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Heat Wave Sends Huge Number of Visitors to Santa Monica Beaches

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Pacific Park, Santa Monica Pier

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Convention and Visitors Bureau Santa Monica

By Niki Cervantes
Staff Writer

October 13, 2015 -- It was more like summer than autumn this weekend at Santa Monica’s beaches, with attendance swelling seven times higher than usual as visitors sought relief from yet another triple-digit Southern California heat wave, according to County officials.

At the same time, high surf pounded Santa Monica and the rest of Southern California’s coast, causing potentially dangerous rip currents that helped drive a higher-than-usual number of rescues for this time of year, officials said.

Some 150,000 visitors flocked to Santa Monica’s ocean waters on Saturday alone, far exceeding the typical attendance of about 20,000 for a Saturday in mid-October, said Capt. Kenichi Haskett of the Los Angeles County Fire Department.

“It was so hot people were coming from inland, from everywhere to get away from the heat,” Haskett said. “Santa Monica was incredibly busy.”

The rip currents, along with warm waters and huge crowds, kept lifeguards far busier than usual, despite posted riptide warnings, Haskett said. There were 105 rescues in Santa Monica beach waters on Saturday alone, as well as 22 medical calls.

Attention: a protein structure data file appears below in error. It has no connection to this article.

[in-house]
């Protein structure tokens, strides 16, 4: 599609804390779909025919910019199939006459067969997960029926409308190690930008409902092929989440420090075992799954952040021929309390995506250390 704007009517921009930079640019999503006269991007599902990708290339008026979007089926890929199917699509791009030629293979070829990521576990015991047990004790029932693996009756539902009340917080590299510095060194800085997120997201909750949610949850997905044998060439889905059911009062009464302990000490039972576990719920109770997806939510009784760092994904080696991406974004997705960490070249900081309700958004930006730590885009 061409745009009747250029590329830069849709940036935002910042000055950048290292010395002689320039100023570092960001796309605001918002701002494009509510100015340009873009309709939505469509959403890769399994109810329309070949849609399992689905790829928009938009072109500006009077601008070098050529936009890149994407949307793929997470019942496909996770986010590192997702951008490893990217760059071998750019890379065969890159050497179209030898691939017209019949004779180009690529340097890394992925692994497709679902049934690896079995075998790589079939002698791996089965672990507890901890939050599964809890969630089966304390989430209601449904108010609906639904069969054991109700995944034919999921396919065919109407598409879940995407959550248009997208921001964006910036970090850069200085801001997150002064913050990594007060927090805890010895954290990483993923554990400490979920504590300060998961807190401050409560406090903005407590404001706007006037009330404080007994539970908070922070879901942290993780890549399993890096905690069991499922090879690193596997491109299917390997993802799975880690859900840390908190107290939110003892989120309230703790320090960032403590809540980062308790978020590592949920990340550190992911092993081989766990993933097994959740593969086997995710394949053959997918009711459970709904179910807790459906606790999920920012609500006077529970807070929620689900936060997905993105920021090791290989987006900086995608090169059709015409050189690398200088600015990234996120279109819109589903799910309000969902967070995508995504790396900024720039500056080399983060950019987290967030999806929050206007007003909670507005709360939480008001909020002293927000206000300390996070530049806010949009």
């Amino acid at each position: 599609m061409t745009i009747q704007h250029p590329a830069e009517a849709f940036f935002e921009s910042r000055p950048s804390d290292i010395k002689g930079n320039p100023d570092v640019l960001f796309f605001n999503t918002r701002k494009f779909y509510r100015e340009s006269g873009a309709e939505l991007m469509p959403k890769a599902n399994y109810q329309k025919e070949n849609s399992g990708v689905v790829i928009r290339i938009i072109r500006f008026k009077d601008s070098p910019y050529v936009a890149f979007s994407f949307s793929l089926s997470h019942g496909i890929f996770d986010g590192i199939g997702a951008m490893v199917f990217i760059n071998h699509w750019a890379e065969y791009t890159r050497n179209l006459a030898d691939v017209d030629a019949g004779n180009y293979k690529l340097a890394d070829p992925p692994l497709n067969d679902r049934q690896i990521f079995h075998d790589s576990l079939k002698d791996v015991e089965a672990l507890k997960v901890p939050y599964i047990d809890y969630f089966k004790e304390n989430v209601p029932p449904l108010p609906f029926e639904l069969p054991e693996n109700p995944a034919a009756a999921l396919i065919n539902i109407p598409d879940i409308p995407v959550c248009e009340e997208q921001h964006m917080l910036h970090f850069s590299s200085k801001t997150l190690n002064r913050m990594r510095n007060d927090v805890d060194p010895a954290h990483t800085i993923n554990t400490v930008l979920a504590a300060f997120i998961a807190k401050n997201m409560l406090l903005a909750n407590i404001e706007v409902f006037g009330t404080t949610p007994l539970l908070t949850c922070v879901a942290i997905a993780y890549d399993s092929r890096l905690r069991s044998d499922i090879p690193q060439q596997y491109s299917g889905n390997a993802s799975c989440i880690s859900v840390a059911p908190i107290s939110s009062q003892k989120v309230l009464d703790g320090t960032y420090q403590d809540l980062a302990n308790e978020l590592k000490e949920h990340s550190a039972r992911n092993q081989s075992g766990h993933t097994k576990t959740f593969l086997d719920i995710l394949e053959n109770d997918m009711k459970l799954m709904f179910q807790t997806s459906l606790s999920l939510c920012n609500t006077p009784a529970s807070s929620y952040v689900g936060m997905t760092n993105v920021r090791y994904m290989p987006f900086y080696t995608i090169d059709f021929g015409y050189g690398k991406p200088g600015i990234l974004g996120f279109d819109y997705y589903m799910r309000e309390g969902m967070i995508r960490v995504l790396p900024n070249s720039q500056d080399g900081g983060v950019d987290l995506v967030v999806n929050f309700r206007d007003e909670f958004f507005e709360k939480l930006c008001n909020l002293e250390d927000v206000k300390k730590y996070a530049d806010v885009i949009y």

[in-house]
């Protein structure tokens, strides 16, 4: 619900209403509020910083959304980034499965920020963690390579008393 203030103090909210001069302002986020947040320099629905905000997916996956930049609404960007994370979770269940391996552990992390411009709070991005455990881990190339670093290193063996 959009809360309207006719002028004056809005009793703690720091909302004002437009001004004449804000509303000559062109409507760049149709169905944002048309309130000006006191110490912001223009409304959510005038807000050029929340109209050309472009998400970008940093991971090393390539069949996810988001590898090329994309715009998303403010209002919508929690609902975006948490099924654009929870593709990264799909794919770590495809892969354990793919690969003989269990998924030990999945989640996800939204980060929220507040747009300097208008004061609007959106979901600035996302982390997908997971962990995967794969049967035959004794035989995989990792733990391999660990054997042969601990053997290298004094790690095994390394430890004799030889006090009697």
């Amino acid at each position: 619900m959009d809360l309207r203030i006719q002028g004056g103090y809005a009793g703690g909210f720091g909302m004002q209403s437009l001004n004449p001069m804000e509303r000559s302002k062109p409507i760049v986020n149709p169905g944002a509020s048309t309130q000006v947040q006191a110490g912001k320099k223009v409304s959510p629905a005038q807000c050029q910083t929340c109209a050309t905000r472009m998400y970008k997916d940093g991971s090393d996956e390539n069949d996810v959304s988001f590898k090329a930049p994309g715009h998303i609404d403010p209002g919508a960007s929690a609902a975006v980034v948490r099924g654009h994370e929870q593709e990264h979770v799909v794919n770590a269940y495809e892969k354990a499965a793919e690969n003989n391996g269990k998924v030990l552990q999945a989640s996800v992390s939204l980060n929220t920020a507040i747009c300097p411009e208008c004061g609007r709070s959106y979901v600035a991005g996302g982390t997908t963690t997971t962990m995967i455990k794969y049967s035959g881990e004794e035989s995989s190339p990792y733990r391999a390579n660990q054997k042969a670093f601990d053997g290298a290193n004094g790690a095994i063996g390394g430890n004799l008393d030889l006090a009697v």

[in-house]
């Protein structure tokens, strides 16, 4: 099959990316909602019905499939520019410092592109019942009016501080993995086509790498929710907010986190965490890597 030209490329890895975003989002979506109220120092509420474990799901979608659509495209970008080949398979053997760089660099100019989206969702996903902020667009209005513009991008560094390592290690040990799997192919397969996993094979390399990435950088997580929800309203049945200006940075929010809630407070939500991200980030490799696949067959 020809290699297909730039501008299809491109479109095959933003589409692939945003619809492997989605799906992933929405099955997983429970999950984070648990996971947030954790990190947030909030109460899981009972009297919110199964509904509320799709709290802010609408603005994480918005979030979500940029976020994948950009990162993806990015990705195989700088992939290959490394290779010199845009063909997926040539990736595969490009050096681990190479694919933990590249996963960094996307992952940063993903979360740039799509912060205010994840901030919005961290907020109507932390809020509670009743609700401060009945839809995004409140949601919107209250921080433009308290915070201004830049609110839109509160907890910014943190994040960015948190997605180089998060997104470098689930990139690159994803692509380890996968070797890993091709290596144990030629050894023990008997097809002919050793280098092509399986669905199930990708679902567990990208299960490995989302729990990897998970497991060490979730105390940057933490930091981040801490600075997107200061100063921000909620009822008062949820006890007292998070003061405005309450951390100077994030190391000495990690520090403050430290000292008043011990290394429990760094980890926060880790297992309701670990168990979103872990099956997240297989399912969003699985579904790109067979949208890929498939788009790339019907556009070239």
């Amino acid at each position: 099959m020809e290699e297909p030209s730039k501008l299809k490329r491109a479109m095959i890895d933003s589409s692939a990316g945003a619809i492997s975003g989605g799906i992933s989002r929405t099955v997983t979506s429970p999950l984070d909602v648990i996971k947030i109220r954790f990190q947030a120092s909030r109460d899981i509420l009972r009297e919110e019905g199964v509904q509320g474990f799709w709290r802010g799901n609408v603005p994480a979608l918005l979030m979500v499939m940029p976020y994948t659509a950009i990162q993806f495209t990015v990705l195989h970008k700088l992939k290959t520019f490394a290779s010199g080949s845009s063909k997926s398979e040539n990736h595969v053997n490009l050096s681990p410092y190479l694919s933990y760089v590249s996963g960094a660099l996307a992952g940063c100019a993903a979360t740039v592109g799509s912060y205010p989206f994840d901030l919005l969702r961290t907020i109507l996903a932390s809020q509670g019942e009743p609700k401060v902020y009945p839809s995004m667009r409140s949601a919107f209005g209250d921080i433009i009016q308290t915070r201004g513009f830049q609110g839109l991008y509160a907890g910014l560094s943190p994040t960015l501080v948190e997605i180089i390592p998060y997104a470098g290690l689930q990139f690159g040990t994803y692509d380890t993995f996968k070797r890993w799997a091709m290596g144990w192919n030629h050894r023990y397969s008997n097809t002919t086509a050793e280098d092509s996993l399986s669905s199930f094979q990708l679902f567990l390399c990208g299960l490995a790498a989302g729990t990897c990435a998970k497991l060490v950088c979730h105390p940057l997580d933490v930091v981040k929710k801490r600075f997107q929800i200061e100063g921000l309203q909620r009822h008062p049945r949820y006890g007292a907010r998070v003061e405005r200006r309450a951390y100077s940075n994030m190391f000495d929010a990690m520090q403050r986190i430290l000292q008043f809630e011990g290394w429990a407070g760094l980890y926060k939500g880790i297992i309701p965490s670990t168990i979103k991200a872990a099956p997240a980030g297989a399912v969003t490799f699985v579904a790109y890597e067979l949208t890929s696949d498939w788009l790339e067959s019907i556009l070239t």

“We tell swimmers, surfers and boogie boarders to stay close to a lifeguard tower,” Haskett said.

Sunday was also a hectic day, with attendance reaching some 97,000 visitors, according to County officials. Rescues, though still unusually high, dropped to 45 and medical calls to 18.

Nearly all of Santa Monica’s two dozen lifeguard towers were staffed over the weekend, and an additional 103 lifeguards were posted from San Pedro to Zuma Beach to handle the crowds, Haskett said.

Santa Monica beaches have drawn large crowds during what has turned out to be a long, hot summer. In mid-August, some 413,000 visitors packed the bay’s beaches during one weekend, a total unusually high even for summer.

This latest heat wave mirrored those that hit the Southland this year, with temperatures reaching 100 degrees in several areas, including Los Angeles, San Fernando and Burbank, according to the National Weather Service. 

Santa Monica temperatures remained at around 80 degrees. The heat was expected to start dropping Monday and rain was forecast for late in the week.

Other Los Angeles county beaches also drew unprecedented numbers for October, with the number of beachgoers poised to exceed last year’s attendance, County officials said.

More than 73.8 million people visited the county’s beaches in 2014, the second-highest estimated beach attendance ever, according to the county Fire Department. That was also the warmest year on record for California.

Haskett expects County beaches to break records this year. “We’re on track to do it,” he said.


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